Detective story: How genomics found the culprit in Ireland’s Great Famine

px Irish potato famine Bridget ODonnel
Depiction of the Irish potato famine from Illustrated London News, December 22, 1849 (Credit: Wikimedia Commons).

More than 1 million people died over the course of Ireland’s Great Famine between 1845 and 1852. We know, of course, that a blight had wiped out an entire species of potato — a staple of the Irish diet. But precisely what strain of the blight pathogen it was, exactly, had remained a mystery … until now.

Now, scientific and historical two-for-one, researchers have used dried potato leaves from herbariums to sequence the genome of the pathogen that caused the Great Famine.  The culprit was a single strain of the fungus-like pathogen Phytophthora infestans — and not the common strain that was long the prime suspect.This marks the first time scientists have used dried leaves to decode the genome of a plant pathogen.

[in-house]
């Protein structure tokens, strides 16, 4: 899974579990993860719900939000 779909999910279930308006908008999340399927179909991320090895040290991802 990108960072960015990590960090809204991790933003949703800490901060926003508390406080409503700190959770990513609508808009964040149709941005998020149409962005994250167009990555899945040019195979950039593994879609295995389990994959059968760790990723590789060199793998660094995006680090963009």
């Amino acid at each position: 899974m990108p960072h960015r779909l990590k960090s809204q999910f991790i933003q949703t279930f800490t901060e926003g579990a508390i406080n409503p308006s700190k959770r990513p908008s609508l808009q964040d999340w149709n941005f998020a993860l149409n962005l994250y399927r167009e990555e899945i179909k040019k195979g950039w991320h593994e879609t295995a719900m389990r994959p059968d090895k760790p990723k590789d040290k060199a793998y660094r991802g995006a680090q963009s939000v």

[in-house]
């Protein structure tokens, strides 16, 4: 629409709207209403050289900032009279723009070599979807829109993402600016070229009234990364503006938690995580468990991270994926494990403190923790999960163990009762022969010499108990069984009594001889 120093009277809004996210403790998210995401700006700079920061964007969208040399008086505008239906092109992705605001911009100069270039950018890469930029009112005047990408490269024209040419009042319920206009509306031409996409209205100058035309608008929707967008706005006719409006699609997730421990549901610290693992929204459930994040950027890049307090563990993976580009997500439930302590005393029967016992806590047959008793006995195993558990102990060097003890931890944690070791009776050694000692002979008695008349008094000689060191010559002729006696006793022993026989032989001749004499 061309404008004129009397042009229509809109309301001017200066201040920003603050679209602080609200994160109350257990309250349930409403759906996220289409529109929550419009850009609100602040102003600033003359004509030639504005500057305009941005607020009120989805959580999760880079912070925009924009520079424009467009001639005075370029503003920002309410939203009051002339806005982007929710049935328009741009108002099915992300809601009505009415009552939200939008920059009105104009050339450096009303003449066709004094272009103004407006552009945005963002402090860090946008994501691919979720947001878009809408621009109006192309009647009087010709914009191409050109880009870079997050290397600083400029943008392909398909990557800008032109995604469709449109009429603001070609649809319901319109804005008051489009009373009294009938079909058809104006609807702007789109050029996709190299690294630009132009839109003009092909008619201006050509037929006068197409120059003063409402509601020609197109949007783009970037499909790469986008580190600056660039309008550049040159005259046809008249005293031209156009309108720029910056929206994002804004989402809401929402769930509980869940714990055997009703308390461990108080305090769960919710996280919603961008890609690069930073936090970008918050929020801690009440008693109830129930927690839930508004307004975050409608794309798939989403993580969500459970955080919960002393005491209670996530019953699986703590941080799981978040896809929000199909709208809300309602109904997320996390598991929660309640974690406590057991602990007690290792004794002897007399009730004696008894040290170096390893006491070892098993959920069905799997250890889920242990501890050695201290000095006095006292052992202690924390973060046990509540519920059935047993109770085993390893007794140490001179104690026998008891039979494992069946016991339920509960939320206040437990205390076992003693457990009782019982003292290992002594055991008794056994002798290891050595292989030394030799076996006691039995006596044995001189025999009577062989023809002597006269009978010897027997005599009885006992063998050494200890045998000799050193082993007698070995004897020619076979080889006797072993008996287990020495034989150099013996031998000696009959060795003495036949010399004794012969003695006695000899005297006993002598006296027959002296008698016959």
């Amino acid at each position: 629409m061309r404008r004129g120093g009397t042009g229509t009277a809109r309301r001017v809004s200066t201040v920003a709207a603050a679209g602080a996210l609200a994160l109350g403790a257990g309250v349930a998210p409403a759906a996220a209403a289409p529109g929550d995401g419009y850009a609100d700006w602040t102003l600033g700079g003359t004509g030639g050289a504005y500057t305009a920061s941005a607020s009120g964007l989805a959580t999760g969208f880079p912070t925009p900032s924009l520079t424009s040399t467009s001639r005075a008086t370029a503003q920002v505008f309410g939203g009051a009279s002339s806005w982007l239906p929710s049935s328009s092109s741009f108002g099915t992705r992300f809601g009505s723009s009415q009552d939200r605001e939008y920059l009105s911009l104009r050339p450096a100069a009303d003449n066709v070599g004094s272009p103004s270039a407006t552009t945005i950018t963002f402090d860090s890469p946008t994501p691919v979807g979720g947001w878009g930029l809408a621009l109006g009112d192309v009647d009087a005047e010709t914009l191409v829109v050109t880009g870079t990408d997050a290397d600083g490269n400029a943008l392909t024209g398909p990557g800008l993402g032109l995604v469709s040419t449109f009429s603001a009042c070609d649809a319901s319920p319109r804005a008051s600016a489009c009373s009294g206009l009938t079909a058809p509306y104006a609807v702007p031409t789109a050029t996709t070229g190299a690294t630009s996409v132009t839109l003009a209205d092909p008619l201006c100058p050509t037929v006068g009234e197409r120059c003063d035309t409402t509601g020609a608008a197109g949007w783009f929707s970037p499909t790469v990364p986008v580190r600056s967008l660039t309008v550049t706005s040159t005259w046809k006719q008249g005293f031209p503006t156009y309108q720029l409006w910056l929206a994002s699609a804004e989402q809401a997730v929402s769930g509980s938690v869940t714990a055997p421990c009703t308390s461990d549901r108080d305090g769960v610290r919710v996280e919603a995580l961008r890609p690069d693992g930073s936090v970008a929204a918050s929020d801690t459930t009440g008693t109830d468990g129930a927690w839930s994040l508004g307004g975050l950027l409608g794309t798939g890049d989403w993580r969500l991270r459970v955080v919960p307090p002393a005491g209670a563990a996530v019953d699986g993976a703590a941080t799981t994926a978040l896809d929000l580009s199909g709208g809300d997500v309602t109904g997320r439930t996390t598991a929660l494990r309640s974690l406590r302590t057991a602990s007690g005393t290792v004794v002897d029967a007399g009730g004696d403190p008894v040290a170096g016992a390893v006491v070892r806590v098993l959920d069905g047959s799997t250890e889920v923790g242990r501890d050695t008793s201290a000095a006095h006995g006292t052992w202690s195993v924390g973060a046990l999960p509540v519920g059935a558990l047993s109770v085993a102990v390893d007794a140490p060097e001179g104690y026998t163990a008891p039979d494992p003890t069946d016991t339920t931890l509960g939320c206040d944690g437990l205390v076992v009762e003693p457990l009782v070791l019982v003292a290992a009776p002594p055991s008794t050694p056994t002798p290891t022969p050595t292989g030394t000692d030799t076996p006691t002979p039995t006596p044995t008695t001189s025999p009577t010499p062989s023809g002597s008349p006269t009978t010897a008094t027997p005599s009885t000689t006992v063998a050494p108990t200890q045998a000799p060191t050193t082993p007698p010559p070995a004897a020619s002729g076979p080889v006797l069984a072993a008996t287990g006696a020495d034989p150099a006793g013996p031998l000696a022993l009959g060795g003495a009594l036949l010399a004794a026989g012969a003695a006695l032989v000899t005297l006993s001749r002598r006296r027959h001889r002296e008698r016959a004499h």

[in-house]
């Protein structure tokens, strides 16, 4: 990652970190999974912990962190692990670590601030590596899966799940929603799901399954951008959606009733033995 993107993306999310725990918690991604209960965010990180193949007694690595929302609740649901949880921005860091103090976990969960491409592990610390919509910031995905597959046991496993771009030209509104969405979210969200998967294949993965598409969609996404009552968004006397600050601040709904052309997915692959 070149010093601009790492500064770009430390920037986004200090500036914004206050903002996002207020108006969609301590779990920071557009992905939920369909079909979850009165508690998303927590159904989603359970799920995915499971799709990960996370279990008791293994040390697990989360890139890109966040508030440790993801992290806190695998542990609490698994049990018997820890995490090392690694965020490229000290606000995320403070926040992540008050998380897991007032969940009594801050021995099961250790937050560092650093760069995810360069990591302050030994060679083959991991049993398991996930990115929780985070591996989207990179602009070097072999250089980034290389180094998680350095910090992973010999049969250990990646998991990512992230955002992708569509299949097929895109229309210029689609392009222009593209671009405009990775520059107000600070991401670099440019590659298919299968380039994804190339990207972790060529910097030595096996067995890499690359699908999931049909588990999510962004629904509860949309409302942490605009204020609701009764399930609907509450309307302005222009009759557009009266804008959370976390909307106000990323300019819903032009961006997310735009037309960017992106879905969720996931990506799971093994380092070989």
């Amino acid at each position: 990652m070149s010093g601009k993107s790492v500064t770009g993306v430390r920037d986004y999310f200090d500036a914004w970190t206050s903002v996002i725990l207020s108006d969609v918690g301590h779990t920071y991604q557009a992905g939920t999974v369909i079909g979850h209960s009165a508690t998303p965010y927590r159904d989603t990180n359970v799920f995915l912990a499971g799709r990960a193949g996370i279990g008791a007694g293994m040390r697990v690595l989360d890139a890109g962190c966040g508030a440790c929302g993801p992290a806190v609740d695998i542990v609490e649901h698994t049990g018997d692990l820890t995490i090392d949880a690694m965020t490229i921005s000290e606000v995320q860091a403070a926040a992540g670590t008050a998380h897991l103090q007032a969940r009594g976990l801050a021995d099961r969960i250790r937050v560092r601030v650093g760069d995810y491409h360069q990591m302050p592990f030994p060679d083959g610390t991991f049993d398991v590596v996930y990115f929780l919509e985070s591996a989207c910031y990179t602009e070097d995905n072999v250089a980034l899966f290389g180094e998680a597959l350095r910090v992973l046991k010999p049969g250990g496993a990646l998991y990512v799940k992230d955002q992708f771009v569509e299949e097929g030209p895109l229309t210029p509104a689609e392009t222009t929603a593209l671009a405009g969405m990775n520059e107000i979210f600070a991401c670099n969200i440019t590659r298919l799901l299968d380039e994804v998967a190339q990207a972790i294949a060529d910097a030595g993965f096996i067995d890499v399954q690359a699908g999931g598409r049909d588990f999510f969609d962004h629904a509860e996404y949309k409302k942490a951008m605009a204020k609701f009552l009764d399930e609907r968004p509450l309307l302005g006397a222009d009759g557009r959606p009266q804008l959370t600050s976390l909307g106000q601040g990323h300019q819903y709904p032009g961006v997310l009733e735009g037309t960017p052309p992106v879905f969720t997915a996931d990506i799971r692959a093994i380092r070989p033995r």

Those worried about a resurgence of the dreaded potato blight can breathe a sigh of relief: the strain of potato blight in question is extinct.

The study opens up a new avenue of genomics research using dried leaves from herbariums, which have proven to be a good source of DNA.

Read more about the discovery in these stories:

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